It looks like you're using an Ad Blocker.

Please white-list or disable in your ad-blocking tool.

Thank you.


Some features of ATS will be disabled while you continue to use an ad-blocker.


Religious Tax Exemption and Christians who openly claim their faith is Not a Religion.

page: 2
<< 1   >>

log in


posted on Apr, 26 2012 @ 01:48 AM
reply to post by Lionhearte

Thanks for your view, and the Jefferson Bethke clip.

In fairness, here's an equally touching and melodramatic response from another Christian paradigm: Jesus Loves Religion.

Jesus hates religion?
Well this Catholic Fr. rap disagrees:

edit on 26-4-2012 by halfoldman because: (no reason given)

edit on 26-4-2012 by halfoldman because: (no reason given)

posted on Apr, 26 2012 @ 02:11 AM
A Muslim view on Jesus that is surprisingly similar to the idea that the teachings of Jesus are not a religion.
A central point seems to be that Jesus is not Christianity.
Although in this case, it makes Him part of Islam, rather than non-religion.

posted on Apr, 26 2012 @ 02:30 AM

Apparently this is so because religious groups are seen as charitable and a benefit to society, and the convention stretches back to the first settlements.

In the United States, it is also because as a matter of law, "the power to tax is the power to destroy." The federal government was deprived of the power to destroy religion in the First Amendment. After the Civil War, all political subdivisions of the United States also lost that power, in the Fourtheenth Amendment.

It is confusing because the tax code extends charitable exemption to other kinds of activities besides religion. However, purely religious organizations are exempt from some of the reporting and accountability requirements that other kinds of tax exempt organizations must comply with. For example, the IRS cannot audit churches as readily as other kinds of organizations,,,id=179674,00.html

(The URL has commas, which confuses ATS's link maker. Cut and paste into broswer.)

The United States' situation is not easily comparable with other countries'. Here's an attempt to explain the American approach to an international audience,

Note the variety of cases that come up, not just tax cases.

Certain religious groups and cults even came to the US in order to gain tax-free status (for example Rajneesh, who always denied founding a religion in India, but claimed his sect was religious after re-locating to the US),

Well, yes, Osho was a bag of it. However, it is clear that his operation in the United States was "religious" in the sense of the United States tax code. I don't know what the Indian legal definition of "a religion" is, neither for taxes nor for any other purpose. So, while Osho and the truth were estranged, I don't know that he was untruthful about this. He may well have not been a "religion" in the Indian legal sense, even as he was a "religion" by American law.


This has been litigated in the United States. They are a religion there. That doesn't bind any other nation to treat them as such. It is also not obvious why any organization cannot operate in each country according to the laws of that country. Google apparently offers different services in some countries than it offers in others. What FedEx does is different, and differently regulated in different countries. How could religion be simpler, really?

Nevertheless, shouldn't any church or sect that openly denies that they are a religion lose their tax-exempt status?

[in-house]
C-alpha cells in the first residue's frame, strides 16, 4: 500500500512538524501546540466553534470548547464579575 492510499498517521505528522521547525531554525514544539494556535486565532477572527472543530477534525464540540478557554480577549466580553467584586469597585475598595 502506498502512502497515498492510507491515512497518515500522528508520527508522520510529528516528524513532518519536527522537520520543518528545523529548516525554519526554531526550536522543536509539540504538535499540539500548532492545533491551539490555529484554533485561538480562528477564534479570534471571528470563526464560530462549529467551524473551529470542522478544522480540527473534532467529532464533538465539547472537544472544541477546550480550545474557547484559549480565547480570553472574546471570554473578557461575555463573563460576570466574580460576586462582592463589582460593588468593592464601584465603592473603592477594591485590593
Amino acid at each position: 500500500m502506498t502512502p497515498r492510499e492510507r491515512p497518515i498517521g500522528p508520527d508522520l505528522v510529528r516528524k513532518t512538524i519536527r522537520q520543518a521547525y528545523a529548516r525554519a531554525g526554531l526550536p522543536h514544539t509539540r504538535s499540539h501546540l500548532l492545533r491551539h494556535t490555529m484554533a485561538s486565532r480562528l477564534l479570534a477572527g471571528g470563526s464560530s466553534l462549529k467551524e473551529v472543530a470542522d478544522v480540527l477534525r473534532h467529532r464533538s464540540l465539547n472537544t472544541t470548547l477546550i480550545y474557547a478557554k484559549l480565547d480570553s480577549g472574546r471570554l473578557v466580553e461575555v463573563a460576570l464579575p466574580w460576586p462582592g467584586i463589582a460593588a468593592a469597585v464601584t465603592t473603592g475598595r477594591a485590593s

No. Atheist groups are entitled to tax exemption and other protections as religious organizations. Whether they otherwise deny that they are a religion is irrelevant. The larger principle is that an American government may do only what the constitution empowers it to do. Regulating the consistency of religious pronouncements isn't in there.

(You need to be careful about citing Islamic sources about "religion." That is a term of art for them, and has nothing to do with either American law or the plain meaning of the English word. Also, Muslims have their own sect-specific view about Jesus, his historicity, and the nature of his mission. If Jesus did walk around the American West, as our Mormon friends teach, then he would have qualified for tax exemption.)
edit on 26-4-2012 by eight bits because: errant keystroke

posted on Apr, 26 2012 @ 02:56 AM
reply to post by eight bits

Thanks for your views, which are clearly informed.

Shortly though, Osho/Rajneesh were simply a "charitable organization" in India, and the teaching was against dogma and religion. I recall this from some previous posts I did on Rajneesh. When they came to the US they registered, or announced themselves on the forms as a religion, and many members regarded this as a private joke, since Rajneesh was anti-religion, and then called it an "anti-religious religion". It was really just a cult.

ISKCON had similar problems of definitions. Although they are unquestionably a religion, the founder often denied that they were Hindu, although their main benefactors in the West today are the Hindu communities. Some class it as a religious stream outside any other faith. It's a matter of dispute.

Scientology is another bizarre case. The last I heard three European countries did not accept it as a religion (including Britain). Notably for conspiracy theory both Rajneesh and Scientology were said to have links with the CIA and mind-control programs. I'm not sure all those allegations are true, but it would provide pointers as to why they became "religions" in the US.

A belief in God is not necessary to claim to be a religion, so it figures that atheist organizations could also fit the bill.

So far a legal definition for a "religion" remains elusive.

It says you can fill in the tax forms, but exemptions are not granted lightly.
In practice that is very unclear.

The fact remains - if you claim not to be a religion, or to speak for a religion then you have opted out of tax exemption on religious grounds.

But is this what is happening, or is it just metaphorical lip service?

As for the Muslims and Jesus - they claim that Jesus didn't found a religion, but they can still morally claim a belief in Jesus because in their view He is a prophet of Islam. They don't say Islam isn't a religion.

Ultimately this is what taking religion out of Jesus and vice-versa amounts to.